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J Antimicrob Chemother. 2006 May;57(5):979-82. Epub 2006 Mar 10.

Molecular epidemiology of extended-spectrum beta-lactamase-producing Klebsiella pneumoniae in a neonatal intensive care unit.

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Dipartimento di Scienze Mediche Preventive, Sezione di Igiene, Università di Napoli Federico II, Napoli, Italy.



To investigate the molecular epidemiology of extended-spectrum beta-lactamase (ESBL)-producing Klebsiella pneumoniae in the neonatal intensive care unit of a university hospital in Italy.


Antibiotic susceptibility was evaluated by disc diffusion and Etest. ESBLs were identified by isoelectric focusing, PCR and DNA sequencing analysis. Genotyping was performed by PFGE analysis. Conjugation was performed by broth mating.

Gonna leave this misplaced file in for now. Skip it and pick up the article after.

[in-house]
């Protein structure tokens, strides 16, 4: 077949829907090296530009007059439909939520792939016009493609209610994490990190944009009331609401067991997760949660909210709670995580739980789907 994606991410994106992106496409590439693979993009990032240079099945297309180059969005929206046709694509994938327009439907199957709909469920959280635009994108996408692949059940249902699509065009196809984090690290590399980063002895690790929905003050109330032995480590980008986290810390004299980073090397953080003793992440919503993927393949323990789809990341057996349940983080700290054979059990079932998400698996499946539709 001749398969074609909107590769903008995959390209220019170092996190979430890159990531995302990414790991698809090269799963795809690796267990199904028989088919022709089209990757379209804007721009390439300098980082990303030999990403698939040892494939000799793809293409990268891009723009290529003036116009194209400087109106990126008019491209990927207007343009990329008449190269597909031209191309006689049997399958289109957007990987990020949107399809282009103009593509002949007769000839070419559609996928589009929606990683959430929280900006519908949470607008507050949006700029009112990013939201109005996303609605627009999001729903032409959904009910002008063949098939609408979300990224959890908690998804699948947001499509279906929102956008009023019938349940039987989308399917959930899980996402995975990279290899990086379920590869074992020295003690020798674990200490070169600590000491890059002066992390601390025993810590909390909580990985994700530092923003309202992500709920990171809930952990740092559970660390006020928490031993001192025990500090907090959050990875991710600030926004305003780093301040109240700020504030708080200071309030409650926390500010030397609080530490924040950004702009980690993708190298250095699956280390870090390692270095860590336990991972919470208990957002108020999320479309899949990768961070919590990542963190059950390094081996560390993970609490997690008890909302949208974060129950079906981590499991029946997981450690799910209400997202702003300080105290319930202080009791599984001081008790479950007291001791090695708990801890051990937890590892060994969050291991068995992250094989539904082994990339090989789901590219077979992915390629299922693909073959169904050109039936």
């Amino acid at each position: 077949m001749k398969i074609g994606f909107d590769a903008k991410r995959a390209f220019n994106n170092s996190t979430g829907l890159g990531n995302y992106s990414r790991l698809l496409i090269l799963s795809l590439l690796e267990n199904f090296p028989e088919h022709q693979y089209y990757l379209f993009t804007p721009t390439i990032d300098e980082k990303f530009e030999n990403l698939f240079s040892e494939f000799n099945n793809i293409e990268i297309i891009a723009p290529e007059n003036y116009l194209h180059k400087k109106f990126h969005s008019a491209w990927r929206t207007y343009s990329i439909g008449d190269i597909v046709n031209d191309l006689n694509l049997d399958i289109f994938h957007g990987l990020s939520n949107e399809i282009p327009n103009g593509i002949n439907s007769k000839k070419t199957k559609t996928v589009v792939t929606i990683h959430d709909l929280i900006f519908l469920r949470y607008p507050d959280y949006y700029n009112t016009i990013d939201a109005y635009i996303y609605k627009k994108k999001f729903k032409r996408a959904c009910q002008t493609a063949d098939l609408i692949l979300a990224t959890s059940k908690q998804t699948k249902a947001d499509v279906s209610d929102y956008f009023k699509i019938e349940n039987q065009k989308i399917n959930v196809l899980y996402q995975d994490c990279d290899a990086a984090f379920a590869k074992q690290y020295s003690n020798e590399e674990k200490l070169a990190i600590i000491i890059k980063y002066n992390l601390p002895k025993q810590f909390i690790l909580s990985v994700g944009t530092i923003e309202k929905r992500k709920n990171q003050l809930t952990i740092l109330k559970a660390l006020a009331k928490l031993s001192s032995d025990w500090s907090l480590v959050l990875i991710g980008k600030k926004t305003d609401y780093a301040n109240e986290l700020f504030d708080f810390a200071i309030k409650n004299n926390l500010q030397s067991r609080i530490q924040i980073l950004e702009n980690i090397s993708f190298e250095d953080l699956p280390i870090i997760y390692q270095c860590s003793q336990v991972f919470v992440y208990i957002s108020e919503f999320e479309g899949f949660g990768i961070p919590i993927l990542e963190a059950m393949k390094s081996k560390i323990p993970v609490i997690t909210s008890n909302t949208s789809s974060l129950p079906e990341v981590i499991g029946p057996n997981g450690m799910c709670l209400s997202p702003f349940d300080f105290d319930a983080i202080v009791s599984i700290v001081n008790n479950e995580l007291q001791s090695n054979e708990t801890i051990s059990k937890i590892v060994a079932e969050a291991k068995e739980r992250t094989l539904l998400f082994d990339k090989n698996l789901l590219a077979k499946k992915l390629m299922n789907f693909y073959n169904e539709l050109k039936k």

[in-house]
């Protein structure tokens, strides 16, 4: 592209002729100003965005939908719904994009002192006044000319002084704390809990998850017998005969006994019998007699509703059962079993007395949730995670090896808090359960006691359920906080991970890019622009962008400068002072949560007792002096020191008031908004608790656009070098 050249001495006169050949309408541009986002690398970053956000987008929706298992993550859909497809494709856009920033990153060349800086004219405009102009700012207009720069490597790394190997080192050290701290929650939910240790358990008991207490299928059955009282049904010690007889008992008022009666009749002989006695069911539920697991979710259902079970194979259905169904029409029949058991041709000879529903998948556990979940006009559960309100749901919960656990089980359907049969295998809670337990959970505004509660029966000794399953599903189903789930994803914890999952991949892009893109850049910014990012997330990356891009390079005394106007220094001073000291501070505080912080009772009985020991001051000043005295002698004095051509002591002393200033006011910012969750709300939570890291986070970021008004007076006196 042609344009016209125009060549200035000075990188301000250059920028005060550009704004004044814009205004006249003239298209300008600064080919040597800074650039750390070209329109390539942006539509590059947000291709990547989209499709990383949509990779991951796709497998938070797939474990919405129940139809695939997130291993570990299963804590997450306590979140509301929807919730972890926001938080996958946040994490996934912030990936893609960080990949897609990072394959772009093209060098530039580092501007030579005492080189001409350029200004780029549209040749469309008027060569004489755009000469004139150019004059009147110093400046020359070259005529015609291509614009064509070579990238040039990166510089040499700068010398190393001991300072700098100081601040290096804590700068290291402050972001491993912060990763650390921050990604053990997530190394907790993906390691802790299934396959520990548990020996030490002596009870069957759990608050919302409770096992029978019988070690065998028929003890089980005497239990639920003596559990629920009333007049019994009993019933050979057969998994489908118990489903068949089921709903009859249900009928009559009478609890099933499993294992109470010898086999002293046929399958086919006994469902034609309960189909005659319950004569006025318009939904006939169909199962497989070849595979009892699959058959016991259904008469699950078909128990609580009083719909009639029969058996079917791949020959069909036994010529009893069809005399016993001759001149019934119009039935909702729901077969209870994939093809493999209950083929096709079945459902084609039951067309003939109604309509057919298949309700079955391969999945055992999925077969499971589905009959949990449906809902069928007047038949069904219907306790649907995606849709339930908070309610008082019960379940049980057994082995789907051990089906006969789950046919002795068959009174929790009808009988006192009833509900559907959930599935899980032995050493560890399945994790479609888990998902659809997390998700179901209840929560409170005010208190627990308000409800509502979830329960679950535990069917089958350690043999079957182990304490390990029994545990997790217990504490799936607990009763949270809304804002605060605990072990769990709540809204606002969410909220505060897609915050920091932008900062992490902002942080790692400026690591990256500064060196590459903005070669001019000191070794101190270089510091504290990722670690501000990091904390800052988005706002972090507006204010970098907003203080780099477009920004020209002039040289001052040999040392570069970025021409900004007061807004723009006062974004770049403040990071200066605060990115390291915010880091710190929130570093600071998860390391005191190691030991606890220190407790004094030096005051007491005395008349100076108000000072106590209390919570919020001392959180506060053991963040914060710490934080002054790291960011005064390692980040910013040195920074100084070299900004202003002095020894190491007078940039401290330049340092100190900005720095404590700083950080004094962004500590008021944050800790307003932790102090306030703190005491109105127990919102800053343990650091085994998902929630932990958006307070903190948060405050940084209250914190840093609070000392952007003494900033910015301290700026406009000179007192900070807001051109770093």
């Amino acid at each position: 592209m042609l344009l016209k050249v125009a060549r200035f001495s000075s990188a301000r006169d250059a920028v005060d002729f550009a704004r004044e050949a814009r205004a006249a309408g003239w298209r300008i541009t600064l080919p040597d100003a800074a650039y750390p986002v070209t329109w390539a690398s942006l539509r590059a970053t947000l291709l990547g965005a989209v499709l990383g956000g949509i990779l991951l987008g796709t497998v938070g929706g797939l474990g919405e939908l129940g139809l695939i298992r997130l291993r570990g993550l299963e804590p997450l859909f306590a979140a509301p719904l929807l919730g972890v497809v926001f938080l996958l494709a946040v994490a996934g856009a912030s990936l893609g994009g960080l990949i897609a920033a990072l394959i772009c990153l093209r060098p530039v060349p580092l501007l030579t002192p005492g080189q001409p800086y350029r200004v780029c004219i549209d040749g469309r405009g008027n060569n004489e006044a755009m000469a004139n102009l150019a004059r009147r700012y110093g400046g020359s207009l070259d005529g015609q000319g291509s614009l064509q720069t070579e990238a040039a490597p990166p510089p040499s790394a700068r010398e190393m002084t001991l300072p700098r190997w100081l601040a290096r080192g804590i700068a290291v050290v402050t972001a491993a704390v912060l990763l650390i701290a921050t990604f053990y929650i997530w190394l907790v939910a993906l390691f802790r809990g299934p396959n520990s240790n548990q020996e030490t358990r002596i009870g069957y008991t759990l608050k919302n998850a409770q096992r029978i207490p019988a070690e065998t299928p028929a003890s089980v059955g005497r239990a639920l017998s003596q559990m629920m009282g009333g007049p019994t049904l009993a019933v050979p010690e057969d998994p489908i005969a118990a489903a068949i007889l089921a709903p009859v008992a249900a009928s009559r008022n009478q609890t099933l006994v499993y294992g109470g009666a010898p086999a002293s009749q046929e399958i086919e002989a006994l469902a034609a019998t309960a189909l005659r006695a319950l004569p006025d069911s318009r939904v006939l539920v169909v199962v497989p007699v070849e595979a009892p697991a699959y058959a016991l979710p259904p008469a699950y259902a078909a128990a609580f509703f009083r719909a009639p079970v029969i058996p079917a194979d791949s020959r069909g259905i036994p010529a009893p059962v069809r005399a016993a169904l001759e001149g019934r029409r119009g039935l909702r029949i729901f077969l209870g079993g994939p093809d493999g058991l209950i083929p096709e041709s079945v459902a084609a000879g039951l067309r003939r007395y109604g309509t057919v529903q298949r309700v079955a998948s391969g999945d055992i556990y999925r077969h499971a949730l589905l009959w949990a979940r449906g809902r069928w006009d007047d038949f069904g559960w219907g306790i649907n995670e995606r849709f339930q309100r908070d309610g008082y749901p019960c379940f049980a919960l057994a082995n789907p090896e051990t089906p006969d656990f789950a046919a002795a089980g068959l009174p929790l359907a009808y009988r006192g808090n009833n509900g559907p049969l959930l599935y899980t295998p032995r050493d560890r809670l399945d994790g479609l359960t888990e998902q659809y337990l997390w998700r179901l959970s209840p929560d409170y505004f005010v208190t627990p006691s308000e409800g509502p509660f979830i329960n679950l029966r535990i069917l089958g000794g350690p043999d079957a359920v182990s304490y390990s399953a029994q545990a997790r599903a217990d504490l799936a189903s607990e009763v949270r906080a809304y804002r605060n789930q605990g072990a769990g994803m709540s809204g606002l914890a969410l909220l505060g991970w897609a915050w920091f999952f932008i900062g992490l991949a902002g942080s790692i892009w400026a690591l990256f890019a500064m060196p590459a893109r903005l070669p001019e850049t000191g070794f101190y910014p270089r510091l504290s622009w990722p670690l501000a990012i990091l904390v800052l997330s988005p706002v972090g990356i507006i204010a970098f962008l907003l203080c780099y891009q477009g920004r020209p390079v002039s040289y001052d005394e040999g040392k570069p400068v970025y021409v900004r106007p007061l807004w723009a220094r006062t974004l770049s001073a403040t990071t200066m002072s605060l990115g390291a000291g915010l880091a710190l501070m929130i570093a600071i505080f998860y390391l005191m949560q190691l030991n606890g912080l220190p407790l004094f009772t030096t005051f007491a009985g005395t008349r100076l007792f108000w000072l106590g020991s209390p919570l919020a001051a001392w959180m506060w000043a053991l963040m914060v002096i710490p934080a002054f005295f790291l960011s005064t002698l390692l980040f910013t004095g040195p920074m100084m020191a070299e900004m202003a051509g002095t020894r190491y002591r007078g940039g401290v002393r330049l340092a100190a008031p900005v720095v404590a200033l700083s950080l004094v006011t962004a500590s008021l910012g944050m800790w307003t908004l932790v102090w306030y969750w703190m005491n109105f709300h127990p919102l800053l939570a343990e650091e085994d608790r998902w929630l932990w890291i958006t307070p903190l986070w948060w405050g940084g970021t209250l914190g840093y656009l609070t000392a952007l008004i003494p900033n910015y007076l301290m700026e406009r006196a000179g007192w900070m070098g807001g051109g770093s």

Molecular typing of K. pneumoniae isolates identified three distinct PFGE patterns. Isolates of PFGE profile A were isolated during an epidemic in 1996, while isolates of PFGE profiles B and C were sequentially isolated from September 2002 to December 2004, when 233 colonizations and 19 infections by K. pneumoniae occurred. All K. pneumoniae strains of different PFGE types were identified as ESBL producers. DNA sequencing of amplified beta-lactamase genes identified a novel bla(TEM) ESBL (bla(TEM-136)) along with bla(SHV-1) in chromosomal and plasmid DNA from K. pneumoniae of PFGE type A, respectively, and bla(TEM-1) and bla(SHV-12) in plasmid DNA from K. pneumoniae of PFGE types B and C. Conjugation experiments demonstrated that resistance to third-generation cephalosporins, along with an approximately 80 kb plasmid containing bla(SHV-12) and bla(TEM-1), was transferred from K. pneumoniae epidemic strains of PFGE types B and C to a susceptible Escherichia coli host at a frequency of 4 x 10(-6) and 1 x 10(-6) cfu/recipient cell, respectively.


The selection of ESBL-producing clones and the transfer of the bla(SHV-12) ESBL gene between different clones were responsible for the spread of K. pneumoniae in the neonatal intensive care unit.

[Indexed for MEDLINE]

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